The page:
TOJNED - Volume 9 - Issue 4 - October 2019

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BUILD AN ATTITUDE SCALE MEASURING ATTITUDE TOWARD MATHEMATICS 247

Amani Yamani

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Abstract:

The proposed study is to build an attitude measuring scale to measure attitude toward mathematics. The inquiry provides the baseline for understanding the reasons leading students to drop out of high school and others not to take math classes at university. However, an attitude scale is a complex undertaking and demands detailed research and comparative studies on theoretical constructs that define attitude, a working definition and comprehensive understanding of attitude in psychology and its connection with measuring attitude toward mathematics. Thus, different literature crystallizes attitude in cognitive psychology as psychological function, which constitutes affect toward social objects driven by goals, plans, cognitive responses, belief, and attraction toward an action. However, other literature takes the definition of attitude further by defining attitude toward mathematics as the psychological response in the domain of enjoying the subject, the belief that one is good or bad in mathematics, and the affect with emotional disposition toward mathematics, with varied definitions. In addition, the rationale for building an attitude measuring scale draws on the impact of the scale on measuring attitude toward mathematics for teachers, students, and stakeholders to progressively monitor earlier positive or negative attitude changes toward mathematics and make interventions by taking corrective actions.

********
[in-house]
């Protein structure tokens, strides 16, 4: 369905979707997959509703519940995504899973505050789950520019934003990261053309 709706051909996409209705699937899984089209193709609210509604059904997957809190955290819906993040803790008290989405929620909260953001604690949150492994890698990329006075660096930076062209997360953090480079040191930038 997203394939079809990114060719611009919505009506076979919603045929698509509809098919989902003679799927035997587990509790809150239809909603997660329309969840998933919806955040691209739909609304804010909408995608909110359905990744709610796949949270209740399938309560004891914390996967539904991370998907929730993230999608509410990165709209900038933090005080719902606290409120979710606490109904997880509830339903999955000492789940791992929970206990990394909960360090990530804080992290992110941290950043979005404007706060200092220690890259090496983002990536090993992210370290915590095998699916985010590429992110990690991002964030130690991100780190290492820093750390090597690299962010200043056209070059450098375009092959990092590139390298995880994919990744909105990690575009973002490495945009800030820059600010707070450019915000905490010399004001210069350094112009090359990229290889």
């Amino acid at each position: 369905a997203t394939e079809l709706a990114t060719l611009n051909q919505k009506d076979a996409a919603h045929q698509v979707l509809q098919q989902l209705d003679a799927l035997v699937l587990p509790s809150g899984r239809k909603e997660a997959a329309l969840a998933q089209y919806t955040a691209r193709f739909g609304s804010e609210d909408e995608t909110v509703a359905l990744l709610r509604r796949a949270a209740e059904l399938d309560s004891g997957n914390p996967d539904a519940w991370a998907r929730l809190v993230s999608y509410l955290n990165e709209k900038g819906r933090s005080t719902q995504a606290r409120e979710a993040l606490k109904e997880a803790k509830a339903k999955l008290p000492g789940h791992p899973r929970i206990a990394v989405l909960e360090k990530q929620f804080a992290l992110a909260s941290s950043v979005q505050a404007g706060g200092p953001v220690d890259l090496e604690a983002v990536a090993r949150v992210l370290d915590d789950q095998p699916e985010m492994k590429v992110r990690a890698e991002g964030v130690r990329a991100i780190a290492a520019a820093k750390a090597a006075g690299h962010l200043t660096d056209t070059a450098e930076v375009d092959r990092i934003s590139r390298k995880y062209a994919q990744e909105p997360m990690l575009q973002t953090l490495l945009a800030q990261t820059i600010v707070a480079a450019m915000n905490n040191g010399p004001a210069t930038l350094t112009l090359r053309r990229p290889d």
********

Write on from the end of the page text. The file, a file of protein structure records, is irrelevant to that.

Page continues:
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ELECTRONIC EVALUATION: FACTS, CHALLENGES AND EXPECTATIONS

Aissa HANIFI

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Due to its fundamental role in the teaching and learning process, the concept of evaluation   has been widely tackled in academic spheres. As a matter of fact, evaluation can help us discriminate between good and bad courses and thus establishes a solid background for setting success to major courses’ aims and outcomes. Whether in electronic or paper form and whether as a continuous or periodic process, evaluation helps teachers to form judgement values and students’ development and achievements. With regard to electronic evaluation, more and more university Algerian teachers are performing it though with a low degree through the online Master and Doctorate theses works’ supervision, for instance .The current study aims at investigating the teachers’ attitude to the use of electronic evaluation as a means to evaluate students’ performance and progress. The other aim is also to shed light on other aspects of electronic evaluation which are still under limited experimental process and needs to be upgraded in the university departments’ database. This might include mainly the electronic course evaluation system and course work assignment electronic submission. Results which were collected through an online survey submitted in the form of Likert scale questionnaire to 16 teachers randomly selected across different Algerian universities revealed interesting findings. Most teachers agreed that electronic evaluation system can replace paper evaluation system forms since it saves much of the teacher’s time and energy. Most importantly, all teachers admitted that the electronic course evaluation system would help them to provide quality courses.